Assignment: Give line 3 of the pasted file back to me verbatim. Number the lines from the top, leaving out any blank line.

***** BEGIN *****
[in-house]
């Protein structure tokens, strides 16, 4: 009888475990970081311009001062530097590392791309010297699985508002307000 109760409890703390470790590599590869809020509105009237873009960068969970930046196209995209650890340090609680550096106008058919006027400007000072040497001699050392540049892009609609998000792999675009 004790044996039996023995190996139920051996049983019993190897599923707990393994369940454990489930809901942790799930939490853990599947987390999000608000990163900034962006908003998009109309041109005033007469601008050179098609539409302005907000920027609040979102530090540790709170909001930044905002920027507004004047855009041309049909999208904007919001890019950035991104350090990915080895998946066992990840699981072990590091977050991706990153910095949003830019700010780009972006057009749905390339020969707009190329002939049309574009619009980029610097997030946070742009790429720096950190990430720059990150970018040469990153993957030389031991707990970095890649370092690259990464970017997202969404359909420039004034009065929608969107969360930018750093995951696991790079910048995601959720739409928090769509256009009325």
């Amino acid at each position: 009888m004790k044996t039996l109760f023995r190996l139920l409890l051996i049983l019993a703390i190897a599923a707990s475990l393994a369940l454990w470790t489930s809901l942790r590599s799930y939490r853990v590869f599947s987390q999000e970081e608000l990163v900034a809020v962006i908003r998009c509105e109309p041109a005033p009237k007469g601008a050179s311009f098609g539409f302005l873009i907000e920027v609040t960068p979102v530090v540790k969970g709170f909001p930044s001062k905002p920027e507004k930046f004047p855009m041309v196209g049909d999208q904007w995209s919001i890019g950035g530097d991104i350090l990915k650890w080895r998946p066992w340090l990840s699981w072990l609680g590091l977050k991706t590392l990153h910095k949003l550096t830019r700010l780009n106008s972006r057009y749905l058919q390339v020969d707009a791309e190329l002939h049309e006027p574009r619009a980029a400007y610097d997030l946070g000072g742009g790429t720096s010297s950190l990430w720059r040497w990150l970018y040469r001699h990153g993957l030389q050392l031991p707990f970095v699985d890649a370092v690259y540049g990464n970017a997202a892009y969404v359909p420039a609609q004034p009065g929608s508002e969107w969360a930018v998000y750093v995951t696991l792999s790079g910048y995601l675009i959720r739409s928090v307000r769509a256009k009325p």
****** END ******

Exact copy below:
């Amino acid at each position: 009888m004790k044996t039996l109760f023995r190996l139920l409890l051996i049983l019993a703390i190897a599923a707990s475990l393994a369940l454990w470790t489930s809901l942790r590599s799930y939490r853990v590869f599947s987390q999000e970081e608000l990163v900034a809020v962006i908003r998009c509105e109309p041109a005033p009237k007469g601008a050179s311009f098609g539409f302005l873009i907000e920027v609040t960068p979102v530090v540790k969970g709170f909001p930044s001062k905002p920027e507004k930046f004047p855009m041309v196209g049909d999208q904007w995209s919001i890019g950035g530097d991104i350090l990915k650890w080895r998946p066992w340090l990840s699981w072990l609680g590091l977050k991706t590392l990153h910095k949003l550096t830019r700010l780009n106008s972006r057009y749905l058919q390339v020969d707009a791309e190329l002939h049309e006027p574009r619009a980029a400007y610097d997030l946070g000072g742009g790429t720096s010297s950190l990430w720059r040497w990150l970018y040469r001699h990153g993957l030389q050392l031991p707990f970095v699985d890649a370092v690259y540049g990464n970017a997202a892009y969404v359909p420039a609609q004034p009065g929608s508002e969107w969360a930018v998000y750093v995951t696991l792999s790079g910048y995601l675009i959720r739409s928090v307000r769509a256009k009325p």